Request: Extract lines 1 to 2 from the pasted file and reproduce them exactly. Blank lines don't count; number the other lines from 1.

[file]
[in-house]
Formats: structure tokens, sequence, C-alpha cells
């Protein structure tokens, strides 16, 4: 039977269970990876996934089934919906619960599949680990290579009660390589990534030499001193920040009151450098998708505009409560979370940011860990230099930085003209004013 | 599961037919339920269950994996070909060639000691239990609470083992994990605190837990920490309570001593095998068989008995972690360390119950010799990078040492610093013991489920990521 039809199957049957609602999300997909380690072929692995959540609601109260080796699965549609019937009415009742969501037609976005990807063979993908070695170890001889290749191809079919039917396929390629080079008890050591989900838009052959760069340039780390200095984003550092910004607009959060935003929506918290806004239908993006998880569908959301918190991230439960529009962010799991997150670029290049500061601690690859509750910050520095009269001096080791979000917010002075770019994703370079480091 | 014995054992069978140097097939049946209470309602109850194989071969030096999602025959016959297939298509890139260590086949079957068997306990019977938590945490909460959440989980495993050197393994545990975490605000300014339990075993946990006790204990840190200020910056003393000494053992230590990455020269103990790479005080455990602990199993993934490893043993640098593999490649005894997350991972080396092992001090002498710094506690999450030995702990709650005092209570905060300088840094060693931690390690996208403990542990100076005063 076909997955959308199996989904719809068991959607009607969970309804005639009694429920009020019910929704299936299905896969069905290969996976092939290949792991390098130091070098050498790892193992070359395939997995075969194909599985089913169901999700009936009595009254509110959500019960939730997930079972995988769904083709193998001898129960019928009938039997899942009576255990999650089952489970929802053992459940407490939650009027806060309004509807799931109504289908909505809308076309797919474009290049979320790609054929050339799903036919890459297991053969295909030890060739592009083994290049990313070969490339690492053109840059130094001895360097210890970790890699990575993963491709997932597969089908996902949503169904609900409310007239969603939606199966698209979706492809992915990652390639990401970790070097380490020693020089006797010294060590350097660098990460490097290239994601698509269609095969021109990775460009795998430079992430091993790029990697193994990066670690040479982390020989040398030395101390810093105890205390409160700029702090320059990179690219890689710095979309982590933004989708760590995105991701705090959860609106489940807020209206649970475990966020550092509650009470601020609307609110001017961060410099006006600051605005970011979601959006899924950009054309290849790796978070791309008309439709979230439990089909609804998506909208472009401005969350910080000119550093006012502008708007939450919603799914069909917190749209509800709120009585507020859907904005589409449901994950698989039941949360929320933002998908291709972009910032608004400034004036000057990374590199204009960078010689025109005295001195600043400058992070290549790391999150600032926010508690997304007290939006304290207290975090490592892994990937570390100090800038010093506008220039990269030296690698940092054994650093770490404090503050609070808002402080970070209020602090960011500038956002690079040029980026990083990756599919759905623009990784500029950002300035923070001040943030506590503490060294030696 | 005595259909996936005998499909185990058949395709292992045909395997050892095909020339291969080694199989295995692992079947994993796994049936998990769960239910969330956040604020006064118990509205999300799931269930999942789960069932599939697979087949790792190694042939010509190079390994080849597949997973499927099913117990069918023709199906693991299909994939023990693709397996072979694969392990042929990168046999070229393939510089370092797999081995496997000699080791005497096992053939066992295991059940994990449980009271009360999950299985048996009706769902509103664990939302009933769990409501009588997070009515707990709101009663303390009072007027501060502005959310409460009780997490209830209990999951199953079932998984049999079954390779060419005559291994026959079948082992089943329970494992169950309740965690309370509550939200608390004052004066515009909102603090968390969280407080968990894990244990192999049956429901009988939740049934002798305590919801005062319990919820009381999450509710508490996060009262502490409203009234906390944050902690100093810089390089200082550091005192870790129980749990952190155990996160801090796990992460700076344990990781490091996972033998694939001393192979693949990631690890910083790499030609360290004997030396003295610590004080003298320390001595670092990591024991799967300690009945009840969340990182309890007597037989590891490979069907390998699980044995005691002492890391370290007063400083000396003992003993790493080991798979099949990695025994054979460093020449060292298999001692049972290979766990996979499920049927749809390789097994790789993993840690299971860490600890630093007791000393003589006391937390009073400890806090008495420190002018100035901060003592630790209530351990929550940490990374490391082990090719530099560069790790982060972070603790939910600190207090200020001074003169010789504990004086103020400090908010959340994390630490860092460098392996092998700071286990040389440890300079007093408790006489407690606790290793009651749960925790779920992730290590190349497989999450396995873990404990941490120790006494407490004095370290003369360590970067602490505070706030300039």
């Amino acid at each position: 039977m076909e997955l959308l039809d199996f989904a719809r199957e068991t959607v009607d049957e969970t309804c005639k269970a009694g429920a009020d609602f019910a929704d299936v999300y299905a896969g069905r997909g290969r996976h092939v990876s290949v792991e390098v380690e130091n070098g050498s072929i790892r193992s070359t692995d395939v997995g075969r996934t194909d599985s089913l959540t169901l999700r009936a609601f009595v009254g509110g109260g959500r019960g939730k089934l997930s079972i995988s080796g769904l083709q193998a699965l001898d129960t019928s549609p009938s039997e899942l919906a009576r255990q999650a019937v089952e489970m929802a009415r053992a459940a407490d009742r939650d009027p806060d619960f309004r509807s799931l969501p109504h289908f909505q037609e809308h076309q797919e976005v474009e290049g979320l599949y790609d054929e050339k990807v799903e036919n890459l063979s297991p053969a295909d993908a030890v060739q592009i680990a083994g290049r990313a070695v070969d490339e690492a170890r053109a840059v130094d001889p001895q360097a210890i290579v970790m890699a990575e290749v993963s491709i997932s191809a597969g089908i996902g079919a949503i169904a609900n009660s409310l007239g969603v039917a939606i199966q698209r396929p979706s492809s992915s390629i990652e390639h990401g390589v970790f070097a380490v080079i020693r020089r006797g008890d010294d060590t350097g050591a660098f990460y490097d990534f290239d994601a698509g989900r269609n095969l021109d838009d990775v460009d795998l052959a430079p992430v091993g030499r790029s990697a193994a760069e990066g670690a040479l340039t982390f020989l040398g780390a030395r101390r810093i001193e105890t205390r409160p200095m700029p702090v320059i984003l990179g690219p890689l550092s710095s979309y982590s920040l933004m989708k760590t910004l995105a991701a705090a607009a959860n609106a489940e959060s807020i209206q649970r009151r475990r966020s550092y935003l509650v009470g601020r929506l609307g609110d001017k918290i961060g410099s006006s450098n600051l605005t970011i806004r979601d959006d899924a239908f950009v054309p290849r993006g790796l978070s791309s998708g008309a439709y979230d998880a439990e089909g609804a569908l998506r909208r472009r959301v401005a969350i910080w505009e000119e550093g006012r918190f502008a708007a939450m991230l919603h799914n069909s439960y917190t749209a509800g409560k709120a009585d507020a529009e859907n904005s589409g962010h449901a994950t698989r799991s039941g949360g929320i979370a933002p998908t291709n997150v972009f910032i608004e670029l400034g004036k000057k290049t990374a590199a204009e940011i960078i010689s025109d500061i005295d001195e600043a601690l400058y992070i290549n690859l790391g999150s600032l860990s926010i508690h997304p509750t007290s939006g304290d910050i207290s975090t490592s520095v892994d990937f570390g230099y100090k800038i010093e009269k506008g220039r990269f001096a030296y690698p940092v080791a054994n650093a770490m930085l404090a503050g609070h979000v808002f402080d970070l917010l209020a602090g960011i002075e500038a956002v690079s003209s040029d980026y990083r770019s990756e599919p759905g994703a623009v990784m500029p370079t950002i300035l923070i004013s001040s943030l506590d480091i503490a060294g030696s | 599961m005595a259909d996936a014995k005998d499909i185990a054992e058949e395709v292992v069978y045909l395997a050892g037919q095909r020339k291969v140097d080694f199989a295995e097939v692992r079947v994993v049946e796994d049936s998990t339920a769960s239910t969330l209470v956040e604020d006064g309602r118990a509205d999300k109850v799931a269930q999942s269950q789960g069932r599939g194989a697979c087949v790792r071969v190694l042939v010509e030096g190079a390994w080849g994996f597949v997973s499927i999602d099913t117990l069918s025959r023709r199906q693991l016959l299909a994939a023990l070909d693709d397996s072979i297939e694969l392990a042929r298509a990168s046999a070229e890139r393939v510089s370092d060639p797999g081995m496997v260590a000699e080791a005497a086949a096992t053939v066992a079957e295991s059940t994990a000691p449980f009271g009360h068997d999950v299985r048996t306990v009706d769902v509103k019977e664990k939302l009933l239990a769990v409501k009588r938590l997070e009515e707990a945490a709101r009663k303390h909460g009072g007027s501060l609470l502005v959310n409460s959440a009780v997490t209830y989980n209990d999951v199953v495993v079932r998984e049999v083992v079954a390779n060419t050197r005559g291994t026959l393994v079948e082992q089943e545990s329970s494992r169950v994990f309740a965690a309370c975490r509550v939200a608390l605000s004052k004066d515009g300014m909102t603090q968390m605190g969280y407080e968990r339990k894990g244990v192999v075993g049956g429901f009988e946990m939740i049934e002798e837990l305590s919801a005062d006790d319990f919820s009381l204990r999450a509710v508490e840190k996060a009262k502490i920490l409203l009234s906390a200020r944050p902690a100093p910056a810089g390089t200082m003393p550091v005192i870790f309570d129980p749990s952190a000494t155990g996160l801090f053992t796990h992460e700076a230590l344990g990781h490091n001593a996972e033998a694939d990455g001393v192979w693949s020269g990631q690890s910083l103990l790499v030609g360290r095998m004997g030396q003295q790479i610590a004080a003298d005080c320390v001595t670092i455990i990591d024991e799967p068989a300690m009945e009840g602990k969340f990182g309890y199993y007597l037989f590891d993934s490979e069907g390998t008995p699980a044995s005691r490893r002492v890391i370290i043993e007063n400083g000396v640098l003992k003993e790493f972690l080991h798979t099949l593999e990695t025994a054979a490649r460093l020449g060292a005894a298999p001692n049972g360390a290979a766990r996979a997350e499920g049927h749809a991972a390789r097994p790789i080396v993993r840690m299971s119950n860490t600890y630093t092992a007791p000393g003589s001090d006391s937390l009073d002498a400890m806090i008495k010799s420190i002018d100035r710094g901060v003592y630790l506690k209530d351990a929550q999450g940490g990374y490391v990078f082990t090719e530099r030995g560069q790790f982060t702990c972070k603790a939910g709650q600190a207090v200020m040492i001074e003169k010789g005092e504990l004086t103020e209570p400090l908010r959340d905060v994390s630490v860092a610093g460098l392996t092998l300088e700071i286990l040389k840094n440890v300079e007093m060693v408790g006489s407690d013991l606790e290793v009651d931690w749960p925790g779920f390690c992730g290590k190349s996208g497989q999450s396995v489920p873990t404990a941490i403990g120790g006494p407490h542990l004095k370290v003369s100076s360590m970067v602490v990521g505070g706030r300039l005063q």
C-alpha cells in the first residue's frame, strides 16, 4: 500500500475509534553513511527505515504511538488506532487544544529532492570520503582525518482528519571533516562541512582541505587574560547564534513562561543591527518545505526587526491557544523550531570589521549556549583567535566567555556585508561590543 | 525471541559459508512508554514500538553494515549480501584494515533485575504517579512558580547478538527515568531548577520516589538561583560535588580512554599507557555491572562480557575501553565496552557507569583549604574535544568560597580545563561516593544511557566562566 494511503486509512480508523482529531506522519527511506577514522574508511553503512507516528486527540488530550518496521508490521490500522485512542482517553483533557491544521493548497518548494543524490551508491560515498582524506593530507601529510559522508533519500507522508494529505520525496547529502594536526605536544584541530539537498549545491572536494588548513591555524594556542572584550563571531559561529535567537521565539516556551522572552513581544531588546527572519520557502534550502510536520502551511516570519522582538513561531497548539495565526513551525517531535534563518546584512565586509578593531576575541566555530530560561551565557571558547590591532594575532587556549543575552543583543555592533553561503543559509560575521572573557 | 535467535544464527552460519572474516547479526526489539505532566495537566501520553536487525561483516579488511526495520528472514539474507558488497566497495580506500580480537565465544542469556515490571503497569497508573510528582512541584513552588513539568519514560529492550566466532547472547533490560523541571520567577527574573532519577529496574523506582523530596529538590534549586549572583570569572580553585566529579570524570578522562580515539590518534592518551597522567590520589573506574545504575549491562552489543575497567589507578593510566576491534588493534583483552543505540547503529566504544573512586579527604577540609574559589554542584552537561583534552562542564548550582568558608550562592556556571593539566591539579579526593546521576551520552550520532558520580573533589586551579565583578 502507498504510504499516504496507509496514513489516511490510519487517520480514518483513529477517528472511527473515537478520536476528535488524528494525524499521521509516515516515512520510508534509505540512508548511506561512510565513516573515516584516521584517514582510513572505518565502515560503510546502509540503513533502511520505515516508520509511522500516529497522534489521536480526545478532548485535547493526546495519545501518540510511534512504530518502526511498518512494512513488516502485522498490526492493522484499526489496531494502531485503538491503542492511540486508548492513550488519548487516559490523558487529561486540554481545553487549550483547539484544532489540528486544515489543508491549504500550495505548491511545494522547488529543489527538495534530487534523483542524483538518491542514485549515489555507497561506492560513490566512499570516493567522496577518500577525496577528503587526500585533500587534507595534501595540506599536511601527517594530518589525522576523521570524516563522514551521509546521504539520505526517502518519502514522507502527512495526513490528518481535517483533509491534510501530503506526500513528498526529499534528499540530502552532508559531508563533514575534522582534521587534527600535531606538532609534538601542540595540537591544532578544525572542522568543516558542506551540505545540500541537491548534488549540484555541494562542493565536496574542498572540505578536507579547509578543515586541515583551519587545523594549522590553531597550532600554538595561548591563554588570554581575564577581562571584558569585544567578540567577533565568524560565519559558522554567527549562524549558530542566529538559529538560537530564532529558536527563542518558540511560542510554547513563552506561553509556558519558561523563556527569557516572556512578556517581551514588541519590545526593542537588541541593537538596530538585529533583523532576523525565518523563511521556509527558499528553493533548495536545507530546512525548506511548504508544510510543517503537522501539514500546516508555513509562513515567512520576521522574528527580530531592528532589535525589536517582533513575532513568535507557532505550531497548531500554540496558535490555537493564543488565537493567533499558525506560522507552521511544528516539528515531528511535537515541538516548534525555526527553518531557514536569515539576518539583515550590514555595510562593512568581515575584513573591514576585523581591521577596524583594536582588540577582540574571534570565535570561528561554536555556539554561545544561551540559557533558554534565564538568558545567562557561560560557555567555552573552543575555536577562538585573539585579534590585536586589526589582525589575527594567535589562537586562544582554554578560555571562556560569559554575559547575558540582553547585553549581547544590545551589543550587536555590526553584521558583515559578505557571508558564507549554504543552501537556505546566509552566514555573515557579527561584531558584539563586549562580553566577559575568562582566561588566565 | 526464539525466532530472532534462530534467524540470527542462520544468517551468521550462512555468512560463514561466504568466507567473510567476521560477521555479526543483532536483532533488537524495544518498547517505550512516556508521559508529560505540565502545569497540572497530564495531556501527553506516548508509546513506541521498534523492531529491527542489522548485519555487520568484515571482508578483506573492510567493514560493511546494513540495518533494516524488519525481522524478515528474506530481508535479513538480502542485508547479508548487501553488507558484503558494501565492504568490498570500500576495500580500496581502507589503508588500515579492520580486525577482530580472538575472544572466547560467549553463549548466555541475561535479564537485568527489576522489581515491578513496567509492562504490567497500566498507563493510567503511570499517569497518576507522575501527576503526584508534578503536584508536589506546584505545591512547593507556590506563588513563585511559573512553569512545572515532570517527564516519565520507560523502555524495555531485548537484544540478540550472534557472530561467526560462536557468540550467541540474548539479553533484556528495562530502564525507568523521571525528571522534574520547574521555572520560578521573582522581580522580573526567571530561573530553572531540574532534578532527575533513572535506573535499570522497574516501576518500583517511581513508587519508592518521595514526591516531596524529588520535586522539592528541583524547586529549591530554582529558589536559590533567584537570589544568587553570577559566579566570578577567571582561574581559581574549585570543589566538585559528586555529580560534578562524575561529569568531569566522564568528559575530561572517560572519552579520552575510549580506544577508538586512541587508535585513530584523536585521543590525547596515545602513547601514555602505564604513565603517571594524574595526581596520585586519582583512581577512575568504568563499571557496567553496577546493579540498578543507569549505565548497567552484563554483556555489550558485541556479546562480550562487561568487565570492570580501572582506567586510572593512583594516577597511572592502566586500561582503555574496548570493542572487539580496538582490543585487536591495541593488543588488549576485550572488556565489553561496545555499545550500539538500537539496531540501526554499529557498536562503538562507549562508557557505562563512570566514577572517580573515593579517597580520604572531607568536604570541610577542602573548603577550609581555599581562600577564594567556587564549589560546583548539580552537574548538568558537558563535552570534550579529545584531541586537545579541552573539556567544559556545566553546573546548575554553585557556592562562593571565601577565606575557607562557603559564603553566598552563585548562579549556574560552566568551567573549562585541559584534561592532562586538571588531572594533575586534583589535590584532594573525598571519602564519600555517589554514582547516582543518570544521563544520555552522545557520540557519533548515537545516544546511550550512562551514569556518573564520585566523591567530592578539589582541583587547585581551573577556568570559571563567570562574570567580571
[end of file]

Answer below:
[in-house]
Formats: structure tokens, sequence, C-alpha cells